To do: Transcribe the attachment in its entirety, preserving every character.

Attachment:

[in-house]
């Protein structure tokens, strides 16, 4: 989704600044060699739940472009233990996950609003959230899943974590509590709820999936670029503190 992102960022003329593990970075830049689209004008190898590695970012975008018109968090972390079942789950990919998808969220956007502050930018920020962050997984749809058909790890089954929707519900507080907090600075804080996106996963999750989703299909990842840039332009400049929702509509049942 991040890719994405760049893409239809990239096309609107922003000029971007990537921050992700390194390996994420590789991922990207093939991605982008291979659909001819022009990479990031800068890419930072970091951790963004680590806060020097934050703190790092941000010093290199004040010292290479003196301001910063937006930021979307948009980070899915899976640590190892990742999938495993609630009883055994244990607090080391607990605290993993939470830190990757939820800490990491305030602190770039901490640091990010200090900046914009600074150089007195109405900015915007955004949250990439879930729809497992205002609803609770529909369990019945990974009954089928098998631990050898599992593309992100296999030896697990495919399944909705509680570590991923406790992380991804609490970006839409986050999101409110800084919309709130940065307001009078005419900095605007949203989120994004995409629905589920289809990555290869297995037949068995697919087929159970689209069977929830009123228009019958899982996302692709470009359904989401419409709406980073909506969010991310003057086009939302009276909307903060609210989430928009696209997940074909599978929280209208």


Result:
[in-house]
């Protein structure tokens, strides 16, 4: 989704600044060699739940472009233990996950609003959230899943974590509590709820999936670029503190 992102960022003329593990970075830049689209004008190898590695970012975008018109968090972390079942789950990919998808969220956007502050930018920020962050997984749809058909790890089954929707519900507080907090600075804080996106996963999750989703299909990842840039332009400049929702509509049942 991040890719994405760049893409239809990239096309609107922003000029971007990537921050992700390194390996994420590789991922990207093939991605982008291979659909001819022009990479990031800068890419930072970091951790963004680590806060020097934050703190790092941000010093290199004040010292290479003196301001910063937006930021979307948009980070899915899976640590190892990742999938495993609630009883055994244990607090080391607990605290993993939470830190990757939820800490990491305030602190770039901490640091990010200090900046914009600074150089007195109405900015915007955004949250990439879930729809497992205002609803609770529909369990019945990974009954089928098998631990050898599992593309992100296999030896697990495919399944909705509680570590991923406790992380991804609490970006839409986050999101409110800084919309709130940065307001009078005419900095605007949203989120994004995409629905589920289809990555290869297995037949068995697919087929159970689209069977929830009123228009019958899982996302692709470009359904989401419409709406980073909506969010991310003057086009939302009276909307903060609210989430928009696209997940074909599978929280209208």